The year ahead
Authors: Helen Jaques
Publication date: 01 Jan 2013
Helen Jaques looks at what doctors can expect in 2013
It was in 2012 that the Health and Social Care Bill was finally passed into law and the BMA finally blew its top over pensions, but 2013 will be the year doctors begin to feel the full effects of both events.
In April general practitioners in England take over £65bn of the NHS budget to commission hospital, community, and mental health services. So far 34 of the 211 planned clinical commissioning groups have been authorised by the NHS Commissioning Board, and the remainder will be authorised in three further “waves” in January, February, and March. This new set-up in England will affect not just the GPs already involved in commissioning, who may be too tied up in red tape to enact real change, but also grassroots GPs, whose contracts will be held by the NHS Commissioning Board instead of by primary care trusts.
In fact, the general medical services contract for GPs is likely to cause a lot of problems this year. The Department of Health in England has set out a raft of changes to core funding, the quality and outcomes framework, and direct enhanced services that it intends to impose on the profession. The BMA’s General Practitioners Committee argues that these changes will increase GPs’ workload and cut practices’ funding, creating huge issues for a profession already dealing with a saturated workload. The extent of the changes proposed has led the BMA in Scotland to negotiate its own general medical services contract for 2013-14, and union representatives in Wales and Northern Ireland have similar plans.
Hospital consultants are likewise likely to feel the effects of the Health and Social Care Act as clinical commissioning groups move to renegotiate service provision. However, a bigger concern for hospital consultants will be the government’s reform of clinical excellence and merit awards and consultant pay. The report from the Review Body on Doctors’ and Dentists’ Remuneration suggests capping the number of doctors who can receive local and national awards and the sum of money they can receive. It has also called for a review of the consultant contract so that fewer doctors achieve the top salaries, something the government has agreed to go ahead with. Nevertheless, it seems that England and Wales will dish out clinical excellence awards in 2013 and Northern Ireland will not.
Hospital trainees have another set of reforms to contend. Postgraduate medical education and training will shift from deaneries to employer led local education and training boards, overseen by a new national body called Health Education England. Its chief executive, Ian Cumming, doesn’t think that there will be any “immediate” changes in the way that individual junior doctors are trained once this new system comes into place. Nevertheless, expect a choppy transition as local education and training boards subsume deaneries.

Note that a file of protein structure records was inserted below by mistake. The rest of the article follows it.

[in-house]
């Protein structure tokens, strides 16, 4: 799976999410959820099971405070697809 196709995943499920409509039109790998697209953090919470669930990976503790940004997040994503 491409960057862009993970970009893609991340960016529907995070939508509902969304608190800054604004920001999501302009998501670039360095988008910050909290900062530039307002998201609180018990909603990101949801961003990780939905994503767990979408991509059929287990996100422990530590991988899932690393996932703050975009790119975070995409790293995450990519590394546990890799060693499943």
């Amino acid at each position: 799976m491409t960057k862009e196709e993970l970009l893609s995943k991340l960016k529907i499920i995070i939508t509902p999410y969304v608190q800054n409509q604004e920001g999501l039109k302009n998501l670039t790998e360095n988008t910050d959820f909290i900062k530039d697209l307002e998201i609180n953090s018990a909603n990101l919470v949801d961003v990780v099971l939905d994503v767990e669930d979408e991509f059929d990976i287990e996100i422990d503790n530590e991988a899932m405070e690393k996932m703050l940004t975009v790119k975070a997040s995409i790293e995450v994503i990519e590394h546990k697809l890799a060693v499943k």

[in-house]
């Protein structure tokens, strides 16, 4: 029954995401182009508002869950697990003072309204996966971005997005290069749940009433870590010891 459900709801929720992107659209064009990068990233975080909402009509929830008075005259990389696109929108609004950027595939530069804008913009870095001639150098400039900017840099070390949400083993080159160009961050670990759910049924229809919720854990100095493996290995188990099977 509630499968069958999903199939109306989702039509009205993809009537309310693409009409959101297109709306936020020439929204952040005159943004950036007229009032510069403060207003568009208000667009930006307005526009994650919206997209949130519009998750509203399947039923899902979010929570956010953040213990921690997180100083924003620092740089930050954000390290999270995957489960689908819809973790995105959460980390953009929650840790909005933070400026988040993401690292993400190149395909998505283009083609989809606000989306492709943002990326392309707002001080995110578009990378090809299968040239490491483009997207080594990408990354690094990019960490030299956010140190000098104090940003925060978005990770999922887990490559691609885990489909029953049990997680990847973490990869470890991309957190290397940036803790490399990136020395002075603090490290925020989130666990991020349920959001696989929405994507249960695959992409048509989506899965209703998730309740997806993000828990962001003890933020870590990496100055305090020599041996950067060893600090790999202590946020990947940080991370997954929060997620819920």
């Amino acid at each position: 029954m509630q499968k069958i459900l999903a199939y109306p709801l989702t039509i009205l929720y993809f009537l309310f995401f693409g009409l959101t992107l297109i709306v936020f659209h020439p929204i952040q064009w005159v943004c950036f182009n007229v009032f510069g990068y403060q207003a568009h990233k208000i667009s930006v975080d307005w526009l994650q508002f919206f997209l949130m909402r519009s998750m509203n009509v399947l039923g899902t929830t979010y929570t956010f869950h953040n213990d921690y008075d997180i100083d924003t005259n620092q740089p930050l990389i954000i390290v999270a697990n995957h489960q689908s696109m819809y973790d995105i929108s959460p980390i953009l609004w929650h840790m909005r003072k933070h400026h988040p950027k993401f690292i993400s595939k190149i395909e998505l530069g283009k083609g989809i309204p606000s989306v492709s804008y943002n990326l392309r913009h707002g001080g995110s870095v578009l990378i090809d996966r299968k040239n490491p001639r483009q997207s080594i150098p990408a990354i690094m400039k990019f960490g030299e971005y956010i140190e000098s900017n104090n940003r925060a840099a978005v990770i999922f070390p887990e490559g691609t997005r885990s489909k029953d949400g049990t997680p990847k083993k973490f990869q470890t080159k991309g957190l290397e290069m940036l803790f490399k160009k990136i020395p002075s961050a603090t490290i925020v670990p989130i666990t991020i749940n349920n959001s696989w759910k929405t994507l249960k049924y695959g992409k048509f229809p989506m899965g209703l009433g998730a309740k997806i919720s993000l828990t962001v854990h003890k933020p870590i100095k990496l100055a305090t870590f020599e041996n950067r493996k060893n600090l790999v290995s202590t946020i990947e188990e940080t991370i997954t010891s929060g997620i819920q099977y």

The government plans to review contracts for junior doctors in 2013 as well as those for consultants, after NHS Employers labelled the current contract “no longer fit for purpose.” Banding, extra cash if hours go over European Working Time Directive or New Deal limits, and pay protection are all up for debate in a bid to weight the system more towards basic pay and to focus the contract more on competency and team working.
Pension reform will continue to be a major issue in 2013, although not the front page news it was in 2012, given that hospital doctors in Scotland are not going to strike this winter. All doctors will have to pay more into their pensions from April, but doctors and other public sector workers are likely to receive a 1% pay increase in 2013, unless the government heeds the NHS Employers’ call for another year of pay freezes. The one piece of good news on the financial front is that the General Medical Council’s annual registration and retention fees for 2013-14 will be cut or frozen, but GPs will have to pay a new fee of at least £550 to register their practice with the Care Quality Commission.
One massive change that will unite all doctors in 2013 is the introduction of revalidation. After a decade in gestation, revalidation came into place on 3 December 2012, with senior doctors such as the chairman of the General Medical Council Peter Rubin first through the gates. Most doctors should have received notification of their revalidation date by the end of January, and the first 20% of “normal” doctors will start being revalidated from April. Whistleblowing will remain high on the agenda in 2013 as the long awaited Francis report into the failures of care at Mid Staffordshire NHS Foundation Trust is published at the beginning of the year.
Few in healthcare would have anticipated that 2012 would be such a tumultuous year for doctors, but it could turn out to be just an opening act for the huge changes ahead in 2013.
Competing interests: None declared.
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Helen Jaques news reporter